FI Fighter is an early financial independence seeker who aims to get there at 30. This day will arrive when the passive income and semi-passive income streams bring in more each month than is needed to pay bills. Let the journey continue!
When I first got started on the journey to early financial independence in the beginning of 2012, I was purely a dividend growth investor. At the time, investing in stocks was especially appealing because the barrier to entry was so low. In other words, I could simply save a few hundred bucks from each bi-weekly paycheck and use those funds to buy more shares. It wasn’t before long that I got my first taste of passive income, and I gotta say, after that first quarterly dividend payout, I was hooked!
Even though I was primarily focused on the stock market, I still paid attention to the headlines, and overall state of the economy. I remember hearing about how interest rates had plummeted to historic lows and how the banks were loaning out “free” dollars. Of course, I didn’t know what to make of all that since I didn’t know much about real estate investing at the time, but all that talk piqued my curiosity.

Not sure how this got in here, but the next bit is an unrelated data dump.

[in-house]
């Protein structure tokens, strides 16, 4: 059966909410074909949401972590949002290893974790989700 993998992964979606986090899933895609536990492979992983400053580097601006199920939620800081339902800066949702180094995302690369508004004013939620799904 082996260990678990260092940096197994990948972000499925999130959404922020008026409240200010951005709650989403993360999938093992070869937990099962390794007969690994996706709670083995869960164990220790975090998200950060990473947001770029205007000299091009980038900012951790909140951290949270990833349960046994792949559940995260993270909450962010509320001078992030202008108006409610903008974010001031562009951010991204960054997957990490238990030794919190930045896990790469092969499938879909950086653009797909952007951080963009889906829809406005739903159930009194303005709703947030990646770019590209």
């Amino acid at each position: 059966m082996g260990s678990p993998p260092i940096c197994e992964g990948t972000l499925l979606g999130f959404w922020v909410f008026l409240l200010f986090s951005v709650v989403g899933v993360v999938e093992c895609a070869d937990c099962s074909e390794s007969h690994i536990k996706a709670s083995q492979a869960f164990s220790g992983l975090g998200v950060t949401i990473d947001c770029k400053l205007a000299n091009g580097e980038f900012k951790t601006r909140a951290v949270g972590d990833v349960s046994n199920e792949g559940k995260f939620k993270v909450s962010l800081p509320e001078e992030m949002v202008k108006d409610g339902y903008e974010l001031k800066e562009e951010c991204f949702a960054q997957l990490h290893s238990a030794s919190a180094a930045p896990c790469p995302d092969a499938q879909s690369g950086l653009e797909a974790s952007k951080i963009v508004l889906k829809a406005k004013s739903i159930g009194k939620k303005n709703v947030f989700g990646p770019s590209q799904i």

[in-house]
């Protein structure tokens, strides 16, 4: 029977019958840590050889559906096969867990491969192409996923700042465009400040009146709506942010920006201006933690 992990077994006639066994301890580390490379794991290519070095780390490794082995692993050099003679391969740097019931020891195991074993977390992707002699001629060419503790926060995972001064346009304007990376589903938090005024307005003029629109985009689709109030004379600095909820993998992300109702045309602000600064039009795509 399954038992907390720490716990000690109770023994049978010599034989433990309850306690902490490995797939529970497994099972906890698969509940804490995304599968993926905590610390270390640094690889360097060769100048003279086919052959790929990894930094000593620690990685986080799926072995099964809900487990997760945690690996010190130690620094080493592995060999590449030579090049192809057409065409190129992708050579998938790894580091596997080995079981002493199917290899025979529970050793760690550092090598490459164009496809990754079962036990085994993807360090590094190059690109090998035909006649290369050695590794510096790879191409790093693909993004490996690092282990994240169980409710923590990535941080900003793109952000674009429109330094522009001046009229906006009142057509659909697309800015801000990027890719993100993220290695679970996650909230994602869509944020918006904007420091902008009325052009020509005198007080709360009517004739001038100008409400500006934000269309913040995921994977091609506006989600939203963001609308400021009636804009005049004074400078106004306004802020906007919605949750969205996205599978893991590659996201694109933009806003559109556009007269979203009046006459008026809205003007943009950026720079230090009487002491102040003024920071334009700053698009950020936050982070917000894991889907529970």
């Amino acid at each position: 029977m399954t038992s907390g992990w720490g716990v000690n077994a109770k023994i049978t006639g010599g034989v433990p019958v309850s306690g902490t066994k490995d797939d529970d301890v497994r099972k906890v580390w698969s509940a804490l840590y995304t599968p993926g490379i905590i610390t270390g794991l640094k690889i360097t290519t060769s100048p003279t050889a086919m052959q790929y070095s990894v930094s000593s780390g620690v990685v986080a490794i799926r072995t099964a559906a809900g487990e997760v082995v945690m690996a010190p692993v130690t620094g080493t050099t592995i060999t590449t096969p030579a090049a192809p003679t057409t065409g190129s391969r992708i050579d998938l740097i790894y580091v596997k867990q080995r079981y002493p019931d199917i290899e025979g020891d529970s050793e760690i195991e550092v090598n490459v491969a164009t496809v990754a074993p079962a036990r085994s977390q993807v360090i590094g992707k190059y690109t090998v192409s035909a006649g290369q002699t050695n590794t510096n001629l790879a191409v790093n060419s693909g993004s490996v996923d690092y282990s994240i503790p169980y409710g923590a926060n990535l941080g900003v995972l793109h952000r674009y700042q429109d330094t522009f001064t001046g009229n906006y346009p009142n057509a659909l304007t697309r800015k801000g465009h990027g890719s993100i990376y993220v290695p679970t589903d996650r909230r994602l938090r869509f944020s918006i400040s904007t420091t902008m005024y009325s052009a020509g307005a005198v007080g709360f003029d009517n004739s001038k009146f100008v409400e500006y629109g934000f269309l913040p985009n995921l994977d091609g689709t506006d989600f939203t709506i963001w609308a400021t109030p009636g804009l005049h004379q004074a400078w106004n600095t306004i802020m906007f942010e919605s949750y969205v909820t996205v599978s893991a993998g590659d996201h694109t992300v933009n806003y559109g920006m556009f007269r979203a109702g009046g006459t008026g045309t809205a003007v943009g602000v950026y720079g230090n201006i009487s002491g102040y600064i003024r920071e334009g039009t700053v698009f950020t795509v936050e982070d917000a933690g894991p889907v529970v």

Around Springtime, I started hearing daily chatter from my co-workers about refinancing their homes and locking in even lower interest rates. Everyone kept saying it was the perfect time to buy a house. That, and you had better act now before you let the opportunity of a lifetime pass you by…
At the very least, I thought I should do some research to see if real estate investing was a suitable path for me…
The Car Dealership
So, I stopped by the local big name bank and sat down to talk to a residential mortgage specialist. He told me that the first step to getting started was to get pre-approved. While he helped me get going on that, we conversed a little bit, and he told me his own personal story…
Before becoming a mortgage consultant, this guy was a car salesman for a high-end automaker. One day while working, he sees this big-shot pull up into the parking lot and the guy acts like he owns the place. Mr. Big-shot starts to scope out the latest vehicles, before quickly declaring, “I want THAT one, and I want to pay all cash!”.